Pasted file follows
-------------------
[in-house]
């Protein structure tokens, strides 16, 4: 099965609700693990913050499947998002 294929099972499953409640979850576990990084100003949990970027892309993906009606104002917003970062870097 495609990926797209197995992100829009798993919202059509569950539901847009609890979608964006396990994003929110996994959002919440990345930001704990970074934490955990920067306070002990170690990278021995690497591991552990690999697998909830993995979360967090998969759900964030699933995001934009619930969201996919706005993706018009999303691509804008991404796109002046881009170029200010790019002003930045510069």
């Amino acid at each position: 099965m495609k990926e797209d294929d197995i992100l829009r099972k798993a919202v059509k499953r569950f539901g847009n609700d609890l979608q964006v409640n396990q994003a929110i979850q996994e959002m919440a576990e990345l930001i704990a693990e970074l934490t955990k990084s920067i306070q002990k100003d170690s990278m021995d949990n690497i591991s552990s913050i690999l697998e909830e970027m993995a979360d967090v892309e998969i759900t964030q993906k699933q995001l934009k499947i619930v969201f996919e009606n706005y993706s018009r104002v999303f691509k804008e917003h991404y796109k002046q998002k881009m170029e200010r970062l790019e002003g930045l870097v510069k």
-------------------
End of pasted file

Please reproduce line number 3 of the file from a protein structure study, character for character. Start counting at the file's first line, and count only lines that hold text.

């Amino acid at each position: 099965m495609k990926e797209d294929d197995i992100l829009r099972k798993a919202v059509k499953r569950f539901g847009n609700d609890l979608q964006v409640n396990q994003a929110i979850q996994e959002m919440a576990e990345l930001i704990a693990e970074l934490t955990k990084s920067i306070q002990k100003d170690s990278m021995d949990n690497i591991s552990s913050i690999l697998e909830e970027m993995a979360d967090v892309e998969i759900t964030q993906k699933q995001l934009k499947i619930v969201f996919e009606n706005y993706s018009r104002v999303f691509k804008e917003h991404y796109k002046q998002k881009m170029e200010r970062l790019e002003g930045l870097v510069k």